IB@CES2016: GoPro’s Tech Vision Captures a New Global Tribalism

To accelerate the business and build a global community of brand advocates, GoPro has seized on a new type of tribalism that is connected to its core purpose—creating a more connected, empathetic world.

At CES, you can count on a few things: having television envy, wishing you’d worn more realistic shoes, and hearing companies of all sizes make New-Year’s-resolution-like declarations about their roles in the next technology revolution.

So when, at a panel on entrepreneurialism, CEO Nick Woodman likened the current state of GoPro—a camera brand with designs on becoming a full-blown content company—to “the iPod before iTunes,” one could have chalked it up to bullishness.

But what followed was a bit more compelling.

As he spoke, Woodman outlined how the rising importance of storytelling in people’s lives will drive the development of GoPro’s content sharing platform and ensure the future success of the company.

This wasn’t just about market opportunity. Woodman spoke very clearly about a bigger purpose for the company: creating a culture of empathy, at both a personal and global scale.

To accelerate the business and build a global community of brand advocates, GoPro has seized on a new type of tribalism that is connected to its core purpose.

The brand recognizes that humans throughout history have fulfilled a basic need for connection by telling stories, thereby forming personal communities. Today, storytelling has a much more powerful role in creating global communities. With new platforms in place, we are able to share on a much broader scale and find connections of identity that cross cultures.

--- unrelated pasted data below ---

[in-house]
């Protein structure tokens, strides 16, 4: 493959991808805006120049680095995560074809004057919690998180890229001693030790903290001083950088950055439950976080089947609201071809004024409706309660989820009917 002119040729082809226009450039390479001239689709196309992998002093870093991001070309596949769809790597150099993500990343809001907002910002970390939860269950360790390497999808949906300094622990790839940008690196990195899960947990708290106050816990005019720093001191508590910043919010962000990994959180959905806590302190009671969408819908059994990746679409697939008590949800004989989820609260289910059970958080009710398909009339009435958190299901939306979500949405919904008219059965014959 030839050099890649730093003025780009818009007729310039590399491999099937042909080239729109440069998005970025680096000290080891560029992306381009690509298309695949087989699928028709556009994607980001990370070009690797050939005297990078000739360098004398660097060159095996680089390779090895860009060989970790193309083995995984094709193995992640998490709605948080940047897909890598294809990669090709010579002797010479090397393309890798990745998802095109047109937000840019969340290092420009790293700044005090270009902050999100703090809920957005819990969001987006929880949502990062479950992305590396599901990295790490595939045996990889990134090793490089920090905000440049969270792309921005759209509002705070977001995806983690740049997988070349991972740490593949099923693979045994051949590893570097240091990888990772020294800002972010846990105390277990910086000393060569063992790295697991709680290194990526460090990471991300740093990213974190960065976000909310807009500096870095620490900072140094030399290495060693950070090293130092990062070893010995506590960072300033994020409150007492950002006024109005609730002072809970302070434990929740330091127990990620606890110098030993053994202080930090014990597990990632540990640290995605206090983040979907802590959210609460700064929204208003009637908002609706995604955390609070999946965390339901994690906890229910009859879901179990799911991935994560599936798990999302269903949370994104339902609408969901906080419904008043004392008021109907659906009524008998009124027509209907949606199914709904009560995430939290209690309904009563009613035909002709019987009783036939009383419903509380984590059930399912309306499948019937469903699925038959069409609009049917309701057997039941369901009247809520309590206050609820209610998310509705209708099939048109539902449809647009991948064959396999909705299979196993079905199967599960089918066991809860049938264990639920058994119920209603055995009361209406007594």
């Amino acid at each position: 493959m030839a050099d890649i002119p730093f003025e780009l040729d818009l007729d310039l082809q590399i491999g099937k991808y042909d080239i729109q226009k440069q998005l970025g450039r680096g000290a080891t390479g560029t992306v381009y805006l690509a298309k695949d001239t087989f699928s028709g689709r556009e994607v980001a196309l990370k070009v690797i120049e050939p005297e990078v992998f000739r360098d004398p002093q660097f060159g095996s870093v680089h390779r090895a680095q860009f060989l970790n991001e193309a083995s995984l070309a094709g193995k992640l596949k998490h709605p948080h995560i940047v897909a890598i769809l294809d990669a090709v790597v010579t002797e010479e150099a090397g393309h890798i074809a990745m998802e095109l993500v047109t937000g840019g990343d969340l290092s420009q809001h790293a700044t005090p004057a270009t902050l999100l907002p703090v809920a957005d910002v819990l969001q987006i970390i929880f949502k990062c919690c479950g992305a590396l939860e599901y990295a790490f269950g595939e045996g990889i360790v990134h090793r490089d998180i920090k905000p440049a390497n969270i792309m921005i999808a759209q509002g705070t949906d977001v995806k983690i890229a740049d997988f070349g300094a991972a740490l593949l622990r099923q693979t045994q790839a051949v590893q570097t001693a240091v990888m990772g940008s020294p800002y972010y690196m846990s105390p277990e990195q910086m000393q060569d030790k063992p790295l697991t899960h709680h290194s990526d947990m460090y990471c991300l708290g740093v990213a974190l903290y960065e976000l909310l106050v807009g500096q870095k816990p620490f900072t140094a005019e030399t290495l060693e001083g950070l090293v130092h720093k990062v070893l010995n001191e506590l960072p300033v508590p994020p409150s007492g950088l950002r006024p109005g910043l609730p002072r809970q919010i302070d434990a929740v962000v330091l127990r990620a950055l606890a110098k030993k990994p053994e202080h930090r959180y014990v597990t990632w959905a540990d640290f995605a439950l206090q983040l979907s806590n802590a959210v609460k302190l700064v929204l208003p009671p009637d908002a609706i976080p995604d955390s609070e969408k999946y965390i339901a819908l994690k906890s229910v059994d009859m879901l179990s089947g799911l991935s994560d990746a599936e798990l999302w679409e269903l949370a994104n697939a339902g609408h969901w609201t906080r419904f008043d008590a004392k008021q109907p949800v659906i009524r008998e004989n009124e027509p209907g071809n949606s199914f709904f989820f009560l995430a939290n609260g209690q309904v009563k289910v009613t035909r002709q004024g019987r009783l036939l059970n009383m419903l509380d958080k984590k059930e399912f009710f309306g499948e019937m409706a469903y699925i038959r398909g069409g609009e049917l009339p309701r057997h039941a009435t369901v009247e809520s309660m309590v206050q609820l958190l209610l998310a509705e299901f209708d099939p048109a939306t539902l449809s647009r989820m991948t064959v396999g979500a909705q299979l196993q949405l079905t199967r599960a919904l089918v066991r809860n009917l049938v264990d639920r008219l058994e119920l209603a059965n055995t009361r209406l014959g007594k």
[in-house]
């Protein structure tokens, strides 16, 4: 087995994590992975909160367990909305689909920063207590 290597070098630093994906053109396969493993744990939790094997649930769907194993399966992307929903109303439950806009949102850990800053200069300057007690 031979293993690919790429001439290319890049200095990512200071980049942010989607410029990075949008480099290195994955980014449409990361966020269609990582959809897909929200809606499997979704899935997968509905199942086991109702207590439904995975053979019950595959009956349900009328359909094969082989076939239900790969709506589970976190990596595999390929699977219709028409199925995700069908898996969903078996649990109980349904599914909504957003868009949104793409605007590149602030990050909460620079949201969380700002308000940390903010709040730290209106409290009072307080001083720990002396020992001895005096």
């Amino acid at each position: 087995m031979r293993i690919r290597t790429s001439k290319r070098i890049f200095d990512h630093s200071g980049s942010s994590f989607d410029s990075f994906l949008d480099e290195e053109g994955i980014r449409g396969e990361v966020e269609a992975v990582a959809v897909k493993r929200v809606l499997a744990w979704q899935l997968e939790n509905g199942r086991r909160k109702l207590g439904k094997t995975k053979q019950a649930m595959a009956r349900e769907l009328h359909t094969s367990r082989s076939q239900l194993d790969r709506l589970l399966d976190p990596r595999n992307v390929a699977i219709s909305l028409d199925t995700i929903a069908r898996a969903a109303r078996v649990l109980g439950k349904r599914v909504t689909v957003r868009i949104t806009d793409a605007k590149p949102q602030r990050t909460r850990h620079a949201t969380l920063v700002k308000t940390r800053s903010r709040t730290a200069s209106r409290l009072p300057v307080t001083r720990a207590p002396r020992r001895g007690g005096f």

Many lifestyle brands have tapped into niche communities when launching. From snowboard brand Burton to contemporary auto brand Scion, planting roots in particular subcultures has amplified brands’ sensibilities and made them desirable to an expanding base. GoPro found success on a similar path, first launching in surf shops, ski shops, and other outdoor adventure retailers. But the brand’s current vision for growth demonstrates how the new tribalism will fuel purpose-driven brands at a global scale.

Other brands at CES created compelling content experiences highlighting people and their passions. The Nikon School theater and Intel booth, for example, both showcased ambassador-driven content that demonstrated how the brands’ products and technologies facilitate personal pursuits and hobbies. While engaging, the approach felt more demo/product driven, without the same authentic attachment to a brand vision.

“The real losers…are the brands that don’t know who they are,” said Josh Feldmeth, Interbrand’s CEO of North America, during his panel discussion on branded content. If a brand doesn’t share the same passion as its audience, the risk of backlash for its disingenuous efforts is real. Much like people, brands that are driven by a strong sense of identity, and have communities that share in their journeys, are most ideally poised for growth.

Amidst the lofty claims on technology’s future made at CES, the brands with core propositions tied to real human desires—like a more connected, empathetic world—seemed to speak the loudest.

Contributors

Executive Director, Verbal Identity